Nokia's share price dropped a whopping 15 per cent on Tuesday and, as a result, is now at its lowest since 1998.
The shock tailspin came after the company was forced to realign its profit forecasts for the forthcoming quarter, admitting it may only break even between April and June 2011.
The crisis-hit Finns admitted that profits will be "substantially lower" than the 6 - 9 percent margin it had initally expected, due to faltering handset sales across the globe.
On top of that, Nokia has also decided it is no longer a good idea to make forecasts for the rest of the year, as fears grow that the company could even post a loss for the first time in over a decade.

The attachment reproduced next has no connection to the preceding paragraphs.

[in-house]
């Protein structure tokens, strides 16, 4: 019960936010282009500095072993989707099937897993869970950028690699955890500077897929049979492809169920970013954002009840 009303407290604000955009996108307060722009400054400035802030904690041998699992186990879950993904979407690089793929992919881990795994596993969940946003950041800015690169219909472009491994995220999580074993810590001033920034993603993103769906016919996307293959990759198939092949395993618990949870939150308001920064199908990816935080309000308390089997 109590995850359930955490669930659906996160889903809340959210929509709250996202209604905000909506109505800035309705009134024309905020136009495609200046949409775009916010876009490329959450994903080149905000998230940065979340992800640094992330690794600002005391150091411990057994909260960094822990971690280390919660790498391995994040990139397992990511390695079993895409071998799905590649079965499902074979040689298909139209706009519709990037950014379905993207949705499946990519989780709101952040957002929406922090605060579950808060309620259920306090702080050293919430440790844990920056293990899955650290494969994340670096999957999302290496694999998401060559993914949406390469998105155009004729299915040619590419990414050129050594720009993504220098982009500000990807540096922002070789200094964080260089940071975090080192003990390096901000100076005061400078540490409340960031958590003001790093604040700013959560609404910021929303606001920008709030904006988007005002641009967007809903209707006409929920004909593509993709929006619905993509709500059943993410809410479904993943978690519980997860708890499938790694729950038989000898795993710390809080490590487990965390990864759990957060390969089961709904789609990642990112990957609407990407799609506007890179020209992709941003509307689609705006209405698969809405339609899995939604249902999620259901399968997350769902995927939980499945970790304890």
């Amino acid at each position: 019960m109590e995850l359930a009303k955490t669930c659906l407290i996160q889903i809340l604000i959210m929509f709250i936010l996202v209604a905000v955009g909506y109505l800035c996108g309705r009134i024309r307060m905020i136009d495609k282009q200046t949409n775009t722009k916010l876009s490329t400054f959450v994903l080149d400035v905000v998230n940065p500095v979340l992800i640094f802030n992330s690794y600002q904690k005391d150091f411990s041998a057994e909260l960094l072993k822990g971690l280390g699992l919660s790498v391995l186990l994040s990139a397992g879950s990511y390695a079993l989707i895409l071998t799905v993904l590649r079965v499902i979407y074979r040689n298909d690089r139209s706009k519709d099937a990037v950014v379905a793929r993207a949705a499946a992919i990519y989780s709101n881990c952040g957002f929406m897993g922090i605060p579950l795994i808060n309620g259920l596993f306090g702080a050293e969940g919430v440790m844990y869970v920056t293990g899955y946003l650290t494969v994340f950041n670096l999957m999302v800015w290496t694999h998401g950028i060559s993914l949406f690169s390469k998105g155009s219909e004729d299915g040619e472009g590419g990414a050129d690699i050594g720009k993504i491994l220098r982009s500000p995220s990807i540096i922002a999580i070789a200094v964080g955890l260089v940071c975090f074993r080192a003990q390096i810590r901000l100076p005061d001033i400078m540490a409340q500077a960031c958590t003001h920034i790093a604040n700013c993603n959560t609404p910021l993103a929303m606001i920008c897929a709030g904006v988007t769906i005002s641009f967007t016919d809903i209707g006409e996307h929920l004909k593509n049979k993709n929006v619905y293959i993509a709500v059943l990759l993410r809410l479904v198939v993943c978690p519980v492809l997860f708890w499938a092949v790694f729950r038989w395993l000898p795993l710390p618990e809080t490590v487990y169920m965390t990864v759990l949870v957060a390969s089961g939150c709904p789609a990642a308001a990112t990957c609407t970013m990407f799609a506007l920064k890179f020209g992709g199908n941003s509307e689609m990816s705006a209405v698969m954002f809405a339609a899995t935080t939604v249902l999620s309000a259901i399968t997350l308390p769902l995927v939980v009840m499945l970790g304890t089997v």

Worse to come
Caroline Milanesi, of the Gartner research firm, told the Guardian that the company is probably yet to hit its lowest ebb.
"It's going to get worse before it gets better," she said. "The second quarter should be the worst – if it isn't then they have worse problems than we thought they did.
"In the third and fourth quarter this year there will be new products. If they can't get traction with those then it will be a big issue."
Nokia is now pinning is hopes of a revival on the WIndows Phone operating system and is set to start pumping out Microsoft-infused handsets at the end of 2011 or the beginning of 2012.
Will it be too little too late?